In relation to the cases of Gonzo and Bvumo, he advises that he will rule the following day.
All individuals are returned to Chikurubi.
In the afternoon, lawyers attend at Chikurubi Maximum Security Prison with the medical team. They find that their clients are not being held as ordered in the Prison Hospital, but are being kept in solitary confinement in the Maximum Security Prison. They have now been joined by the final confirmed abductee, Violet Mupfuranhehwe and her son, two-year-old Nigel Mutemagau, who are now also to be held in solitary confinement at the Maximum Security Prison.
Doctors examine all individuals, who are led to the Prison Hospital in handcuffs and leg irons. Doctors are refused permission to examine the patients without the presence of prison officers, in breach of patient-doctor confidentiality.
Medical affidavits are produced for all individuals, which confirm their statements of varying levels of torture during their abduction and incarceration at various detention centres in Harare. The affidavits further confirm that the facilities at the Prison Hospital are basic and unsuitable for comprehensive examination and treatment, and that such medical examinations and treatment need to be carried out at a well-equipped hospital.
31 December 2008:
The Magistrate orders that Pascal Gonzo and Tawanda Bvumo should be released as per Omerjee J’s order of 24 December 2008.
Whilst the Clerk of the Magistrates’ Court is signing the Warrant of Liberation for Gonzo and Bvumo, Florence Ziyambi communicates with Magistrate Guvamombe and advises him orally that the state will be appealing against their release. The Magistrate calls for the Clerk of Court and advises him not to issue the Warrants of Liberation, despite the fact that no proper appeal has been filed as required in terms of the law. [In such instances, the State must make an application to the High Court for permission to appeal the ruling, and this has not been done to date.] As a result, Gonzo and Bvumo are unlawfully and unprocedurally returned to Chikurubi Maximum Security Prison.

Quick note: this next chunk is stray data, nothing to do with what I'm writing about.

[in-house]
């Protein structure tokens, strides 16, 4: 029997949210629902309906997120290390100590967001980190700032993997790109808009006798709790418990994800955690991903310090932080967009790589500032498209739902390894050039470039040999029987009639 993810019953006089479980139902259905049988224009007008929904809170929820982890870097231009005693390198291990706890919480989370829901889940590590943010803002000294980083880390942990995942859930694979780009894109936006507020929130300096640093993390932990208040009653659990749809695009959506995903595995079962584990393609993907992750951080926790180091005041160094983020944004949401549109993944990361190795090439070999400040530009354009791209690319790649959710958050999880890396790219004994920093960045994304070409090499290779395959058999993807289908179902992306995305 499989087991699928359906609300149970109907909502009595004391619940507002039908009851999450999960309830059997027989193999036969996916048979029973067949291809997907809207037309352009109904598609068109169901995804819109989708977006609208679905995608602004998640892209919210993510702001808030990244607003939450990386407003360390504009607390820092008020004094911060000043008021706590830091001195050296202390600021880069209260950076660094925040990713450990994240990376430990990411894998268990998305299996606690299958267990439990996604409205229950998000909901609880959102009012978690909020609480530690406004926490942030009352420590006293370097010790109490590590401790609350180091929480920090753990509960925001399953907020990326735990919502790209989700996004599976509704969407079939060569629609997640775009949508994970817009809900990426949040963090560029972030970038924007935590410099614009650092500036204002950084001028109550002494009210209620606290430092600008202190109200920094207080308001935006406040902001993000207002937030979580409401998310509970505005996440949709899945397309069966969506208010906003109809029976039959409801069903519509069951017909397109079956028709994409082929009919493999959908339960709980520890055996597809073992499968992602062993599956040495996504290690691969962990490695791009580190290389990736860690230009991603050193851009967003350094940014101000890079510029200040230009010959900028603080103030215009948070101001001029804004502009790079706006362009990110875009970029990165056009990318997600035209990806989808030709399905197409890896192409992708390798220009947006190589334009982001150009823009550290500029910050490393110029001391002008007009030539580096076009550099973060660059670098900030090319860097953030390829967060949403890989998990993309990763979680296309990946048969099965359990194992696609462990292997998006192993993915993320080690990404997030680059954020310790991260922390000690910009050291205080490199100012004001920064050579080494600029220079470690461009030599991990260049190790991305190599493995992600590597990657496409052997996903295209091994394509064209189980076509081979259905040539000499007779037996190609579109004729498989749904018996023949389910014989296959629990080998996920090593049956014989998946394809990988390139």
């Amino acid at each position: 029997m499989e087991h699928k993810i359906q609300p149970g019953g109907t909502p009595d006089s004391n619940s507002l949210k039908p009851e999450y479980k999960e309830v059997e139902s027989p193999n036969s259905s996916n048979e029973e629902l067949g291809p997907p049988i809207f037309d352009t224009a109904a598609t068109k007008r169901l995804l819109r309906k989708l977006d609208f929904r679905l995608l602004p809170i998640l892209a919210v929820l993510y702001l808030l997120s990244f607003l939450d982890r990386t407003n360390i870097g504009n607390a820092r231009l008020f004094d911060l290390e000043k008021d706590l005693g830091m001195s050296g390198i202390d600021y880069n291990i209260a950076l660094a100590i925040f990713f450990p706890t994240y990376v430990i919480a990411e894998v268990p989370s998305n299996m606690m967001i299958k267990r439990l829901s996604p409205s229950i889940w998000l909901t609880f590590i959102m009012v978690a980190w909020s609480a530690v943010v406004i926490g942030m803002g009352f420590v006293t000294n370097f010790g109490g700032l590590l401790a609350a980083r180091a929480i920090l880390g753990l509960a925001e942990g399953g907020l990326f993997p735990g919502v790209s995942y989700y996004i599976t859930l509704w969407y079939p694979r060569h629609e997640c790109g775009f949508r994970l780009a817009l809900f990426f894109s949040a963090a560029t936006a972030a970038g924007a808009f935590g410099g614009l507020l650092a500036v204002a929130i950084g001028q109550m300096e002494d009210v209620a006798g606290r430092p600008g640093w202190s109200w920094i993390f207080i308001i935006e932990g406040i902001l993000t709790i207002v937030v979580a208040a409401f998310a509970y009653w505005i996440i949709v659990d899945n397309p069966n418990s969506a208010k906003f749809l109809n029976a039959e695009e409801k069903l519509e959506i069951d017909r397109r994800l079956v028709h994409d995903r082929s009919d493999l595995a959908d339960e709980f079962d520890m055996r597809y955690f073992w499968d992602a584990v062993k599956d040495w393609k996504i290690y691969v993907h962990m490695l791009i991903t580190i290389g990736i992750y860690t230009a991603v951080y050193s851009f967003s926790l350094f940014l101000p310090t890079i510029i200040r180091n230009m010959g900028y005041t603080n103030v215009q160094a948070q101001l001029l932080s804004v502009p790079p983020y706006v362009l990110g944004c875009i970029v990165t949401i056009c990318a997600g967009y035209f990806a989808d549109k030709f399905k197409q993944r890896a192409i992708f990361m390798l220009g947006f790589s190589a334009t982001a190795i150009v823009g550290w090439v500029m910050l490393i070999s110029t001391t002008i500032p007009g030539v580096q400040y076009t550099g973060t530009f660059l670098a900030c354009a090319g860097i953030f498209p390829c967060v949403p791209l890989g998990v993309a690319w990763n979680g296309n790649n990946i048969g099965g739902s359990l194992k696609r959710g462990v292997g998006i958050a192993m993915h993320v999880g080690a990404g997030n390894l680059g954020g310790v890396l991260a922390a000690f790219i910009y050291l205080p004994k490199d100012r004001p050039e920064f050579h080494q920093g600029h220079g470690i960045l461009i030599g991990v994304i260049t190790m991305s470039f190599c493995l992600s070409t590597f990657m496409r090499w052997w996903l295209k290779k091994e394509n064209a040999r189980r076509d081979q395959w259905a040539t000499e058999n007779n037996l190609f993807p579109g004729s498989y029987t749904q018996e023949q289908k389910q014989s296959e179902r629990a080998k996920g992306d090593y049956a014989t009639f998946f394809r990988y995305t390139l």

A further Urgent Chamber Application is filed in the High Court (ref: HC 7169/08) on behalf of Jestina Mukoko and argued before Justice Alphas Chitakunye.
The first argument made on Mukoko’s behalf is that the police should disclose who handed her over to the police, explain their failure to arrest and prosecute such individuals for kidnapping (as police had confirmed on record through Chief Superintendent Nzombe, the police legal adviser that they were treating her disappearance as a criminal case of kidnapping), and ensure that the Attorney General’s office not prosecute Mukoko on the current charges and/or until such time as the kidnapping case is completed. The Minister of State Security, Didymus Mutasa, files an affidavit in the matter in which he confirms that the abductions were carried out by state security agents. He further argues that the identities of the abductors (who are under his authority and control) cannot and should not be disclosed, as investigations are still ongoing and that disclosure would prejudice national security.
The second argument centres on the request of Mukoko’s lawyers that, on the basis of the medical affidavits, she be taken forthwith to Avenues Clinic for further medical examination and treatment.